23.

31

October 19, 2007, 8:39 PM

1914-1955

24.

Jack

October 19, 2007, 8:48 PM

Well, maybe I'm a snob, but if I'm going to look at a minor painter from the 1950s, someone like de Stael is of more interest than the cute-and-perky work pictured in this post. I agree that failed ambition is vaguely depressing, but stuff that makes me think of dated album covers just bores me.

25.

catfish

October 19, 2007, 11:24 PM

I have no doubt you are an "art snob" Jack. That's what makes you so interesting.

I'm not sure deStael is a minor painter. Seems more like a failed major painter to me, if such a thing makes sense. But if you like him you like him, no matter what he is.

26.

opie

October 20, 2007, 5:42 AM

De Stael did what he did better than other French modernists of his vintage. He had a nice way of abstracting landscape, and his color was pretty good. Also he "painted well" - had a knack for laying the paint on the canvas. I would compare him to some of the American artists of the AE period who were excellent painters but didn't pull level to the dozen or so best (but look better and better in the face of what we have now).

And yes, I certainly would prefer his paintings to the California minimalists. I find their work respectable and serious but the color is ogten sour & lifeless and they don't make enough of the combinatory opportunities the flat minimal fiormat afforded.

27.

63

October 20, 2007, 5:53 AM

kick it up a knotch

28.

catfish

October 20, 2007, 8:06 AM

Nice poster, 63.

29.

Jack

October 20, 2007, 8:15 AM

Nicely summed up, OP (#26). That's pretty much how I feel. I've seen fairly few things by de Stael in person, mainly at Basel outings, but they definitely "look better and better in the face of what we have now." I suppose I may have been unduly impressed, given the very unimpressive stuff all around them at the time, but I'd rather watch someone like de Stael fail than see a number of other people "succeed."

30.

Franklin

October 20, 2007, 8:31 AM

De Stael tends to look like failed Morandi to me, sort of like Morandi without the formal pressure.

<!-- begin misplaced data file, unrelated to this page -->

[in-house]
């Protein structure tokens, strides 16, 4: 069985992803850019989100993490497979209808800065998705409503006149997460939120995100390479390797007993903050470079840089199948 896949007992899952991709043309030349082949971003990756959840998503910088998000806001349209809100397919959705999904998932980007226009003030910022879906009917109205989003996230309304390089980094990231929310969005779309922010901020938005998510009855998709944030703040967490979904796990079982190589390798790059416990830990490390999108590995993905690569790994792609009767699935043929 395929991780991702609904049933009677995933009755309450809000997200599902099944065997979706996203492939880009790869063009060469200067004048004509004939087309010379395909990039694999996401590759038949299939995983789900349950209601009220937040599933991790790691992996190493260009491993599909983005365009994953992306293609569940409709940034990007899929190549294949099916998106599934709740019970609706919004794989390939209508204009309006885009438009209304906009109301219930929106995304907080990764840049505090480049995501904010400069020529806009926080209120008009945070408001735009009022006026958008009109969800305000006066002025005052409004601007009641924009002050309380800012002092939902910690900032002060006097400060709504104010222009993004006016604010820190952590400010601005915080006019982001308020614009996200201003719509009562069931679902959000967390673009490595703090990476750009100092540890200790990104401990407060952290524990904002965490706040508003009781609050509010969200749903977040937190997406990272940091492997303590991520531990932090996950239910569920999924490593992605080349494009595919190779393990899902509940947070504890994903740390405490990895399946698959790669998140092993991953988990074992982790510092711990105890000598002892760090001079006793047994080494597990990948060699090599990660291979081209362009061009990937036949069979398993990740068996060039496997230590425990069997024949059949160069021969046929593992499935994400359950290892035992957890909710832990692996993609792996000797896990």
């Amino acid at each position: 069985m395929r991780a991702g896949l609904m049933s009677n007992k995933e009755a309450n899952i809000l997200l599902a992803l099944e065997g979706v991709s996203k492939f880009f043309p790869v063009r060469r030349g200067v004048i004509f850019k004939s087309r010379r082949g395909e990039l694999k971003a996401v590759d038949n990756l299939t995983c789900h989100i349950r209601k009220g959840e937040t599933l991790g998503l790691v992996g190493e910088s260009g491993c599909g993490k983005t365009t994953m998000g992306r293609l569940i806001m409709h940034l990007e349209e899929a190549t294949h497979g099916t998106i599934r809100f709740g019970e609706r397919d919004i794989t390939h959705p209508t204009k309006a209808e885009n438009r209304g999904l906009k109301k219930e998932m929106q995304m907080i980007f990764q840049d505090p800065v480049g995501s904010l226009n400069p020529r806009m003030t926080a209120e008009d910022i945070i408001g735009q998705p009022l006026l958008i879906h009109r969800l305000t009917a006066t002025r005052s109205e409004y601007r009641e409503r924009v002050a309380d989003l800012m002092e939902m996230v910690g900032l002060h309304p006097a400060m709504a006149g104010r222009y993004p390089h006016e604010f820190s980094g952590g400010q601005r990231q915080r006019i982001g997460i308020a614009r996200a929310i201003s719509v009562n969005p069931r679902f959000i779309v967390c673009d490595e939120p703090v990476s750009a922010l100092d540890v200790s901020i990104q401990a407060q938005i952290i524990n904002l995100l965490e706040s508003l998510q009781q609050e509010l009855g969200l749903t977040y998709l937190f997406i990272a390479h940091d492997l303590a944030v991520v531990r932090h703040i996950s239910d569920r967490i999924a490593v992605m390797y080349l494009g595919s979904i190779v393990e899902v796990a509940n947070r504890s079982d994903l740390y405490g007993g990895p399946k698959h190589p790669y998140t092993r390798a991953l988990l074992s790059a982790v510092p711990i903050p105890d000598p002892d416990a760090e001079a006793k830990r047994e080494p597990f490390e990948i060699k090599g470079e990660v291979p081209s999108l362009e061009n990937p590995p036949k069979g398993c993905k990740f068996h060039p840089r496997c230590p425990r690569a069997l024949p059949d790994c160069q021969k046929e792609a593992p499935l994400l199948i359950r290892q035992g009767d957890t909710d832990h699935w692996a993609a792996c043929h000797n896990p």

31.

1.61803398874989

October 20, 2007, 9:34 AM

[You know, I don't think this comment added enough value to this discussion. - F.]

32.

opie

October 20, 2007, 10:04 AM

You're Mean enough, but certainly not Golden, 1.61.

Sounds like you wannabe an art critic. Good luck.

33.

Jack

October 20, 2007, 10:27 AM

Attempting to tell others what to discuss and how to do so is not only inappropriate but useless, not to say counterproductive--except, of course, in a totalitarian system, where that is the norm enforced through fear. If I won't take direction as to evaluating art, I most certainly won't take it regarding how I choose to talk about it.

34.

ec

October 21, 2007, 7:24 PM

deStael:
He is good. There were some beautiful little paintings in a show I saw in Paris last year, L'Envolee Lyrique, a strange, and great survey of French art 40s-60s at Le Petit Senat. I agree with the 'failed major artist' assessment but don't even know if he failed. What is he supposed to win.
Bernard Buffet?!
French art fascinates me more and more.
What are the surfaces on these works like in Birth of the Cool? Also what are thoughts on Paul Feeley? Work like this, posted recalls his--his is more spare though, so appears less anxious. When I think about your figures, that's why I think you put them in, Franklin--to convey the whole of a situation with the most minimal means, challenging the overt applications and compositional solutions of the earlier work with a different complexity.

35.

opie

October 21, 2007, 7:41 PM

Probably just regular oil paint surfaces, painted flat, EC

36.

Franklin

October 21, 2007, 7:49 PM

The Hammersleys were surprisingly nuanced. Some of the areas had been noticiably scraped, while others were painted flat. The Lundebergs had just enough medium going so that they registered a little fuzzy at the edges. Even the above Feitelson had brushy areas in it, to its credit. The Benjamins were dead flat.